Eat or be eaten. Kill or be killed. Rise to power, and dominate all of those around you. These are the themes of .io games. Below, we’ll take a comprehensive look at why these multiplayer titles are so much fun.
Agar.io is the colorful, elementary-looking game that started it all. Released in early 2015, Agar.io puts players in charge of single-celled organisms. Each cell can consume anything smaller than itself. In doing so, the dominating cell grows and becomes a more severe threat. Uninterrupted game sessions can last anywhere between a few seconds and countless pulse-pounding minutes. Everyone seeks to eat you, and you seek to eat them! Agar.io, initially available only via web browsers, quickly went viral. It was later released for Android and iOS devices, where it thrived (and continues to do so) with touchscreen controls and customizable skins.
Officially released in 2016, Slither.io is a successful tribute to both Agar.io and Snake. In this chart-topping multiplayer adventure, players try to trap each other. When a snake dies, its body turns into glowing orbs. Slither.io dares players to eat orbs and grow longer, making it easier to trap others. There are a few key elements that make Slither.io a bit more fun than Agar.io. Most notably, its graphics are a vast improvement over the overtly basic, 2D world of Agar.io. Also, Slither.io rewards the top player of the day. The longest snake can post a victory message for all competitors to see. It pays to be the best!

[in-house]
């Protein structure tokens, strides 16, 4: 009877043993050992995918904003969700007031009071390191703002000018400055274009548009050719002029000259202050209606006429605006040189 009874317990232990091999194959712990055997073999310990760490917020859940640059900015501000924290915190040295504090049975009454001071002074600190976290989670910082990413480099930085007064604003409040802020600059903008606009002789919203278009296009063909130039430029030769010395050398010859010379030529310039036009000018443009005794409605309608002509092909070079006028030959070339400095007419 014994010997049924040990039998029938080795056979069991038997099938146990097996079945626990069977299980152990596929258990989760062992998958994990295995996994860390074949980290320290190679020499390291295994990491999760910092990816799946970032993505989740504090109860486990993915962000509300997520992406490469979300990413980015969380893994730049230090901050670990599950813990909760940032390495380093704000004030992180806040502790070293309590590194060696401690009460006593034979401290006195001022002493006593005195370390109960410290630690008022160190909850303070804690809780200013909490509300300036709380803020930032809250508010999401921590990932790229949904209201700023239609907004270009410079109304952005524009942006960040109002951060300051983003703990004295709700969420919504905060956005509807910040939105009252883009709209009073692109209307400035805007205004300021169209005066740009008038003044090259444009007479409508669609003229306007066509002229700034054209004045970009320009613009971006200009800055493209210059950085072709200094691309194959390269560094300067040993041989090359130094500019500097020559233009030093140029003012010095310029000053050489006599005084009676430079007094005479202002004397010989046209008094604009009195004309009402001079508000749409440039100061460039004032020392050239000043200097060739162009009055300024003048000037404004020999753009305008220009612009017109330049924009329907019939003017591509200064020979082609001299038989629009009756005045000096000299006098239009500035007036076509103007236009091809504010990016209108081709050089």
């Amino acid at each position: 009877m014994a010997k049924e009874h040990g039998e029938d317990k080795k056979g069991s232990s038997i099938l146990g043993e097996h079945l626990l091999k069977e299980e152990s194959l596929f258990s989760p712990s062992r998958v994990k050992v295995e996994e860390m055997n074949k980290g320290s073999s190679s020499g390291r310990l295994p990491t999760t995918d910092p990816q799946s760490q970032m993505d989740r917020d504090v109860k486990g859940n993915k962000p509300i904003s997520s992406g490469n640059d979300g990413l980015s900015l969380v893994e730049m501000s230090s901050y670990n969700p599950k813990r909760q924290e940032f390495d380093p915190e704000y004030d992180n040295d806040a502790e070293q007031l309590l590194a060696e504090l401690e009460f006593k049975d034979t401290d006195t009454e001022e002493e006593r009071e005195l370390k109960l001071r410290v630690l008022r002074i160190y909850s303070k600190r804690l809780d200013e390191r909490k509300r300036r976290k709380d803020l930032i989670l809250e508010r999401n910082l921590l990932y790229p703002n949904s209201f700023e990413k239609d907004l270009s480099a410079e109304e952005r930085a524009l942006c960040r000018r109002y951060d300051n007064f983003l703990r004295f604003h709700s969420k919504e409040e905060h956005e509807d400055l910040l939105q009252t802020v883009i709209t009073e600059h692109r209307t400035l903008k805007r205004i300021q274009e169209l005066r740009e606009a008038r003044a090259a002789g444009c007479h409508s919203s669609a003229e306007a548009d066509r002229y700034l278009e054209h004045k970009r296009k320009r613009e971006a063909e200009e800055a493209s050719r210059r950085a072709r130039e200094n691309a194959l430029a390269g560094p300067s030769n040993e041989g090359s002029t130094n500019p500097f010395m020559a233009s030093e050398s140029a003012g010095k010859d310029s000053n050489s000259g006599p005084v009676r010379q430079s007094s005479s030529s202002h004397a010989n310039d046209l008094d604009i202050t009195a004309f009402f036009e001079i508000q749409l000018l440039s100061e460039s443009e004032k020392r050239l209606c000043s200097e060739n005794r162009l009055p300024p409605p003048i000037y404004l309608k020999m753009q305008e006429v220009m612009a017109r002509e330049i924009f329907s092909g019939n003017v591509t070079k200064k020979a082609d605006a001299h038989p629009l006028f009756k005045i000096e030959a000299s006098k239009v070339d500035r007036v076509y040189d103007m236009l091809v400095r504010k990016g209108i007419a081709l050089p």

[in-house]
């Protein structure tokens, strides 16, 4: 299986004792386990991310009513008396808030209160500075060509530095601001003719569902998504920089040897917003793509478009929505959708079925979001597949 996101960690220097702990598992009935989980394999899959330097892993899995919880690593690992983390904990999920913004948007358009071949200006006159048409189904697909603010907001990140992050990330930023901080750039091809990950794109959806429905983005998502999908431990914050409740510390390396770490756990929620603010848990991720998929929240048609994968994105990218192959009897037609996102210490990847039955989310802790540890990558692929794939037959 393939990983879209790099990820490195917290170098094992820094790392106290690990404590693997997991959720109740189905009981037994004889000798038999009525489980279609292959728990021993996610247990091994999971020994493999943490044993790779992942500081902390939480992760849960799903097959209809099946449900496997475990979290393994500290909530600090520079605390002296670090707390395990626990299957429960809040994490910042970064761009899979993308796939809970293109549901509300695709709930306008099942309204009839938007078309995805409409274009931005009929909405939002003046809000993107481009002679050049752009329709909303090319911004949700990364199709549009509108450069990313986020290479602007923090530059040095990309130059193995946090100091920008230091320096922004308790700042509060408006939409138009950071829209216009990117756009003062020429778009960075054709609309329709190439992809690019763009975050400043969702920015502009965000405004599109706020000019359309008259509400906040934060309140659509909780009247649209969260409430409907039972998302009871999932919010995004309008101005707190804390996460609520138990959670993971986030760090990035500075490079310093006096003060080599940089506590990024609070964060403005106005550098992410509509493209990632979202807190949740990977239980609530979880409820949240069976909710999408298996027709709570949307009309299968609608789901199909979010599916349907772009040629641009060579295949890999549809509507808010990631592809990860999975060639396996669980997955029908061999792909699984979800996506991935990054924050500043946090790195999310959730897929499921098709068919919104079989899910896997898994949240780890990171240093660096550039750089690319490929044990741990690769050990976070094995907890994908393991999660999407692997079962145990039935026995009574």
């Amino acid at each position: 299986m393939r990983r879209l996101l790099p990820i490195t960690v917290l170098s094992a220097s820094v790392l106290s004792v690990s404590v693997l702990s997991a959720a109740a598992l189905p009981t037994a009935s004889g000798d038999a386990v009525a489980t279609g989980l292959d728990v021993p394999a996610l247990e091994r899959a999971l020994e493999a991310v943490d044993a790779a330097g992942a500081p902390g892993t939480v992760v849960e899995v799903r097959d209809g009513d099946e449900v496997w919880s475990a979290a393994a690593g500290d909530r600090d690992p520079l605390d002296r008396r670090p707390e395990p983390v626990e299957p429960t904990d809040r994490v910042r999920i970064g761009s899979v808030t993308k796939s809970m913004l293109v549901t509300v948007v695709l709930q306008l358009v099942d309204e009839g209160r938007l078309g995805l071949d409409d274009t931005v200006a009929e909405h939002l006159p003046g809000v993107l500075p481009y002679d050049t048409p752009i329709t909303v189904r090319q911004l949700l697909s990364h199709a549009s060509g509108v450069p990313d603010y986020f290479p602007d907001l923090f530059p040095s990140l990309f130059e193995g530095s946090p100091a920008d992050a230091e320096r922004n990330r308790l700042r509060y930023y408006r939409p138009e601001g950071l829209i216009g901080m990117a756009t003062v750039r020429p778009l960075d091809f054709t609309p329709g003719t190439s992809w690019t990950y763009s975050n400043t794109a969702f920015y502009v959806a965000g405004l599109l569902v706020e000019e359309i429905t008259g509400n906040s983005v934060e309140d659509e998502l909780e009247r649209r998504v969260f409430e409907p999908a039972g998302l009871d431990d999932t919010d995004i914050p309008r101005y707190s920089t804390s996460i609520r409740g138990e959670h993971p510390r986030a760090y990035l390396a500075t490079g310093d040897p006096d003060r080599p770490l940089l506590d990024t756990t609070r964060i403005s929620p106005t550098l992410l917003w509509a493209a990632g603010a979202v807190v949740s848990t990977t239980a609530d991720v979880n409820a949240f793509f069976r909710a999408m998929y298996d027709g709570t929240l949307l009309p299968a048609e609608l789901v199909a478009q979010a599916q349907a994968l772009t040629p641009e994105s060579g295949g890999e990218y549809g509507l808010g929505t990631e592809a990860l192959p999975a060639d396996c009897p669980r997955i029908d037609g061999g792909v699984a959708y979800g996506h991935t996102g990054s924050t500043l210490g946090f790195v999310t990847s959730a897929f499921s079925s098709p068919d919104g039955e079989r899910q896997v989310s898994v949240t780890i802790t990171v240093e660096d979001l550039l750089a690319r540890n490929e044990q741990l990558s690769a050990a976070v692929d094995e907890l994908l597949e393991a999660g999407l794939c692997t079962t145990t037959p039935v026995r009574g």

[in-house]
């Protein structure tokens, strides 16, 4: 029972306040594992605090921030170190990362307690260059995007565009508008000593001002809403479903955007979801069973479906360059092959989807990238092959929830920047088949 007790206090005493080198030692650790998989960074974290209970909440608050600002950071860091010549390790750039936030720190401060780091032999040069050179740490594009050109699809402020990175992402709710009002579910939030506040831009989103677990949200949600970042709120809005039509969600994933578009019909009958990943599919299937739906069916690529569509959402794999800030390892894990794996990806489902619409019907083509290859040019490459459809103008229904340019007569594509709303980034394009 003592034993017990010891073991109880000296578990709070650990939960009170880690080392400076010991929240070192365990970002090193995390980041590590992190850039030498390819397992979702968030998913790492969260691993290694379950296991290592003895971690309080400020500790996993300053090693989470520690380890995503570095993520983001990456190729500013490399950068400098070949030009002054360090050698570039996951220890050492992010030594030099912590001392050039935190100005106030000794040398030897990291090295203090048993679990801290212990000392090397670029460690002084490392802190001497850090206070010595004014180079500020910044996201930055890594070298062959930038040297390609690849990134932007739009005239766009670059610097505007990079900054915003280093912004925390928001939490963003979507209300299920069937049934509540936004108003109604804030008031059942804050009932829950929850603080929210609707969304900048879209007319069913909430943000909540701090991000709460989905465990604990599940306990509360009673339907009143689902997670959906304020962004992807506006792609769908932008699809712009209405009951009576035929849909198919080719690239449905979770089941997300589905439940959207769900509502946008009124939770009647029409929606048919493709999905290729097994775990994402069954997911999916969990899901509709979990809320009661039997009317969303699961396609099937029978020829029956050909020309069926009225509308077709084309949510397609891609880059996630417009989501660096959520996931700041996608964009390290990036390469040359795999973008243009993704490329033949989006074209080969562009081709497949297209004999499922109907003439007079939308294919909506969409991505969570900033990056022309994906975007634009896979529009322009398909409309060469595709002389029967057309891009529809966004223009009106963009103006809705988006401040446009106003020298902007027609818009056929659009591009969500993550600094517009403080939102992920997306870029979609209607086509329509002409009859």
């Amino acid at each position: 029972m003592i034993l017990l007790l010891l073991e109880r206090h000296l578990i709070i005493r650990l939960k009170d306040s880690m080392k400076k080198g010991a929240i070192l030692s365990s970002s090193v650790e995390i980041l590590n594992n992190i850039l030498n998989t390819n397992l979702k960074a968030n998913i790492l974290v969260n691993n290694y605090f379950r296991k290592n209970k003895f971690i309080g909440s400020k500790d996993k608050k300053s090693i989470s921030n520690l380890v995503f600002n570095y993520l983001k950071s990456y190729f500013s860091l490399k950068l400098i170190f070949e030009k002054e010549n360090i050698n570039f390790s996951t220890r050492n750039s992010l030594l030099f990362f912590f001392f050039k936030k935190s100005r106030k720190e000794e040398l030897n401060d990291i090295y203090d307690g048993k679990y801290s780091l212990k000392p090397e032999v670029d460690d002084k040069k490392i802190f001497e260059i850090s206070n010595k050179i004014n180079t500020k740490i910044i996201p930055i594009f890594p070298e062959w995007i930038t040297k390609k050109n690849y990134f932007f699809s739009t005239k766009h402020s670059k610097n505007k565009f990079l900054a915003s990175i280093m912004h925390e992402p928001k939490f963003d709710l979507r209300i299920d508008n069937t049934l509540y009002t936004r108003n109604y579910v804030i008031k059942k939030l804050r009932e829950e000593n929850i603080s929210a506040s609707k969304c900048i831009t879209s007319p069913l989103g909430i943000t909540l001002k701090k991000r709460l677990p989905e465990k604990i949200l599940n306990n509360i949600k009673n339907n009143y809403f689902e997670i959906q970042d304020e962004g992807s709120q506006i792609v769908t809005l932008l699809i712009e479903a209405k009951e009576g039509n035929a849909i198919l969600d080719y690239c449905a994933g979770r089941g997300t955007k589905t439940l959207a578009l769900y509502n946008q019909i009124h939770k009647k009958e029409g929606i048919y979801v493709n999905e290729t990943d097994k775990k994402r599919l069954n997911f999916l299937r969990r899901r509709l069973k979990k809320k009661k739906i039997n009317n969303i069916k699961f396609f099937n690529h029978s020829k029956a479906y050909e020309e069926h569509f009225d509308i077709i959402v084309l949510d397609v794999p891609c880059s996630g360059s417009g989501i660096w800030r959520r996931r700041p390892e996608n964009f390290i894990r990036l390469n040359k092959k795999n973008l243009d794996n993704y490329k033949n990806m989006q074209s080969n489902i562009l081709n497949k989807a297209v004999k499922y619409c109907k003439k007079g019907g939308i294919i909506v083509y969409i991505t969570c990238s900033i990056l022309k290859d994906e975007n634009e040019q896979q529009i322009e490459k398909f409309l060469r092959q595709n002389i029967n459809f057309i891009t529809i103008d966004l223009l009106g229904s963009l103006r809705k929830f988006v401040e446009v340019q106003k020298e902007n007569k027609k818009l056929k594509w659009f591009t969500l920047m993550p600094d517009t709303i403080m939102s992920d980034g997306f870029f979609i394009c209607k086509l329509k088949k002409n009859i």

One of the newest and most fun .io games is Wilds.io. Upon first glance, it is vastly different than its predecessors. With nostalgic graphics and an isometric view, Wilds.io is much more than a top-down multiplayer game. The welcome screen is filled with a long list of the latest updates, implying that its developers are working hard on improvements. The current game appears to be running in the background, and we can see mighty beasts splattering tiny opponents beneath them. What kind of gruesome battle are we about to enter?
Before fighting, players can name their grunt and choose to join a guild. The fact that guilds are available tells us that we don’t have to play alone. Unlike the solo free-for-all in other .io games, Wilds.io allows players to team up for ranked bouts. Speaking of ranked games, Wilds.io is definitely more complex than Agar.io and Slither.io. There are several different ranking systems and leaderboards that appear on both sides of the screen. There are team battles, solo fights, and ratings sorted by country. Players need to learn a small set of moves, and there are multiple attacks that vary by weapon.
If you don’t mind a steeper learning curve, Wilds.io offers a hectic, engaging war experience. The retro-inspired 3D graphics might appeal to some gamers, but they do come at the cost of heftier processing requirements. Every now and then, Wilds.io might lag a bit. Accounting for all of its extra features, though, a little lag is the byproduct of an otherwise satisfying game.